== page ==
Wednesday, 12 February 2014

St John's Church, Franklin

St Johns Church has important associations with the early social and religious history of the Huon community. Early worship in the Franklin district was conducted in a small timber church, dedicated to St Mary, erected c1840, on land given by Lady Franklin. On 13 June 1855, Archdeacon Davies wrote to Bishop Nixon, emphasizing the urgent need for a new church in the growing township. Nixon sought assistance from the government, under the provision of the Church Act, 1837. The government had already committed its budgeted funds, however, and the request for government assistance appears to have lapsed.

Following the ordination and appointment of the Reverend Thomas Stanfield, sufficient funds were raised publicly, and the foundation stone of the new building was laid on 9 February 1863 by Archdeacon Davies. Henry Hunter was appointed architect, and his original design included a nave, chancel, tower and spire. Only the nave and the base of the tower were completed initially. The contractor was John Rait, and the cost, 600 pounds.

The old church which stood adjacent to the new building was subsequently demolished. The change in dedication from St Mary to St John is not explained, though the new name may have been chosen to reflect the associations of Sir John and Lady Franklin with the earlier history of the community, in much the same manner as the name of St Davids (Hobart) pays homage to David Collins.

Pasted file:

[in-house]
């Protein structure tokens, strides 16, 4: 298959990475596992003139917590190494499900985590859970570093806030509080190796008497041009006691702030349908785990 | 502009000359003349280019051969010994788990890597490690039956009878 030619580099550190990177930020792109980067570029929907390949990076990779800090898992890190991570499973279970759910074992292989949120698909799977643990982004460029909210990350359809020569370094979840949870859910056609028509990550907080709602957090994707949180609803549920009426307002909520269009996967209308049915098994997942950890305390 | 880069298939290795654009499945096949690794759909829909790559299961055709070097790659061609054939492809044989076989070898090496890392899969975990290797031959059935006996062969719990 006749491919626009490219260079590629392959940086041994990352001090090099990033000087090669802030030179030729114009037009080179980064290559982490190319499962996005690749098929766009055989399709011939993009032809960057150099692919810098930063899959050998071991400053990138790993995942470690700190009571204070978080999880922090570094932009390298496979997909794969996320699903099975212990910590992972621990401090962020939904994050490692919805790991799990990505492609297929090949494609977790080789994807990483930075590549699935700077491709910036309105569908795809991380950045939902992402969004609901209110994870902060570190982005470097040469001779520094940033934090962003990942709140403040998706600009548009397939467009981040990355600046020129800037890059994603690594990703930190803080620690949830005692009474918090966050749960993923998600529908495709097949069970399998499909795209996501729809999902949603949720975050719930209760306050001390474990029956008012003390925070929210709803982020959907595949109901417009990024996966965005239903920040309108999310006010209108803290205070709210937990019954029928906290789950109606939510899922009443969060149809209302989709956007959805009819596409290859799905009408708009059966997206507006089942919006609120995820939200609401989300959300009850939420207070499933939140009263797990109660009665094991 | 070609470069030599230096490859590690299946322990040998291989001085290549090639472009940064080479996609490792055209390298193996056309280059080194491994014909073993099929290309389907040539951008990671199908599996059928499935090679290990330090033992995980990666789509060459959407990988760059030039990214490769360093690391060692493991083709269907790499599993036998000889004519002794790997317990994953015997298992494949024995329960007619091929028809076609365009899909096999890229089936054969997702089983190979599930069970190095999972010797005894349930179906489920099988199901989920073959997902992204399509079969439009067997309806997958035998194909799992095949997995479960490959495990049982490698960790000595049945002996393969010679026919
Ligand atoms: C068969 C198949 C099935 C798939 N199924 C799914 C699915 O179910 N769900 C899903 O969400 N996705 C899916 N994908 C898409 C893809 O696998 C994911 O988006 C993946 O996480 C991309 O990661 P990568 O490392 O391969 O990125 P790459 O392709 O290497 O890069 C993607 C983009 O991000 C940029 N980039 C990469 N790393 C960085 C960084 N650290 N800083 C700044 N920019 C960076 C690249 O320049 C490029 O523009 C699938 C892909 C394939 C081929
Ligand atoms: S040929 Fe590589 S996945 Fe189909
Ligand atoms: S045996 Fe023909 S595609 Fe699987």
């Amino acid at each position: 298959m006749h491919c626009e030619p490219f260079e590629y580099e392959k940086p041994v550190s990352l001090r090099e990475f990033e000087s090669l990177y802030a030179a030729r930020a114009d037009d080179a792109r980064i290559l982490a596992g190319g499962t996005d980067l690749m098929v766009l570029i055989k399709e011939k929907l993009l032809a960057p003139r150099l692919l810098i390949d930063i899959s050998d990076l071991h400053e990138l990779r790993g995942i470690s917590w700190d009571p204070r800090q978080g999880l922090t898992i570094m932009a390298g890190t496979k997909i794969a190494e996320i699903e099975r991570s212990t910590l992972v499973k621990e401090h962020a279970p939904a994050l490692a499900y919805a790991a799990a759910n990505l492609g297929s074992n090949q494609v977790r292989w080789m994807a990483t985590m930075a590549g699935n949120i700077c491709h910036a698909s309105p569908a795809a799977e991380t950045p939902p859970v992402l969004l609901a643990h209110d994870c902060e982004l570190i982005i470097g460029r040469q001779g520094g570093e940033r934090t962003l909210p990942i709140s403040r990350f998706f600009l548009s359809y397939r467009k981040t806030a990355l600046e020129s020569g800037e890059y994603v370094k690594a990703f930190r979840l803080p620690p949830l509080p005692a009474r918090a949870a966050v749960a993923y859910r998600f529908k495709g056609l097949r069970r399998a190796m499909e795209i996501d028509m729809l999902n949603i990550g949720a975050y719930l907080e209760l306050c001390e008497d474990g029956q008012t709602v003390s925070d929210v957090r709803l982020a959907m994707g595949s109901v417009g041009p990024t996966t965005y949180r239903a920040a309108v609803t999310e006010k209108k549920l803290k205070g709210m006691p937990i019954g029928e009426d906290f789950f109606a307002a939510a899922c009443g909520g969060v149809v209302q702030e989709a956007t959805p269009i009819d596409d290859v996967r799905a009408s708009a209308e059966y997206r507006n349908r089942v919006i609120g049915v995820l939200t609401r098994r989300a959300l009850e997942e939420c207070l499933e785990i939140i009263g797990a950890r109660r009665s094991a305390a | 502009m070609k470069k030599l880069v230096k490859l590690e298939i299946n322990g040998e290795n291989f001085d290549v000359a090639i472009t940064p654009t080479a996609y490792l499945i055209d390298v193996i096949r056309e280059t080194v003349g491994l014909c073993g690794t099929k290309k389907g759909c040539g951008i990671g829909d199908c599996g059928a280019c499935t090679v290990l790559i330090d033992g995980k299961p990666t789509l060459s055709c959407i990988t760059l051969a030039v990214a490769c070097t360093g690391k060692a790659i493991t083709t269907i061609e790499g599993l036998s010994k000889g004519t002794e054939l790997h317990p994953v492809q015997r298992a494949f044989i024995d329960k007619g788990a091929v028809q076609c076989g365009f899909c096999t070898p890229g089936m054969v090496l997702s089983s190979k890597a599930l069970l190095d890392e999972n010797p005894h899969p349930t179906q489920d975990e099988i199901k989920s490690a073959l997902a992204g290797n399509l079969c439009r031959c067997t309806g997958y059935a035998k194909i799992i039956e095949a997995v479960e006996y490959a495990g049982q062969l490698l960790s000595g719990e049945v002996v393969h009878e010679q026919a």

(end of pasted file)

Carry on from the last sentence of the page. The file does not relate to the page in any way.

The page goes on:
The partly completed church was dedicated and licensed by Archdeacon Davies on 17 May 1864. In late 1895 it was decided to proceed with construction of the chancel and vestry. The timber additions were completed the following year, and on 7 November 1896 the completed building was consecrated by the fourth Bishop of Tasmania, the Right Reverend Henry Hutchinson Montgomery. Restoration of the nave was also undertaken at this time. Further work was undertaken in 1923 and in 1956.

Above the entry porch is a small square belfry, capped by an octagonal spire with a broad square base. The flooring of the church is tongue and grooved hardwood, and internal walls are plastered. Among internal fittings and features of note are an octagonal font, several marble memorial plaques and the semi-hexagonal pulpit which has heavily varnished pine panels set within a Blackwood frame, with turned corner posts and a heavily moulded cornice.

The pipe organ was built by John Gray of London c1826 and was originally installed in St Johns Church, Launceston (in 1826). It was the second pipe organ brought to Van Diemens Land for church use (the first being that of St Davids - now located at St Matthews, Rokeby - also a Gray instrument). The organ was rebuilt c1850 and has been relocated several times. The organ was installed at Franklin in 1965. The original front remains at St Johns, Launceston, and the pipework is now accommodated within a case of contemporary design.

St Johns has a commanding and picturesque setting, on a hillside above the town of Franklin overlooking the Huon River to the east. It is surrounded by an extensive churchyard which contains many early graves and monuments. St John’s still holds regular services as part of the Huon Anglican Parish.

Information Source: Australian Heritage Database

3 comments:

  1. Visited it in May 2015. Should be preserved for Franklins history. From Brisbane

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  2. Very interesting thank you - do you know anything about the church building that was the church hall that is now Franks Cider Cafe?

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    1. No sorry I dont have any information regarding that building.

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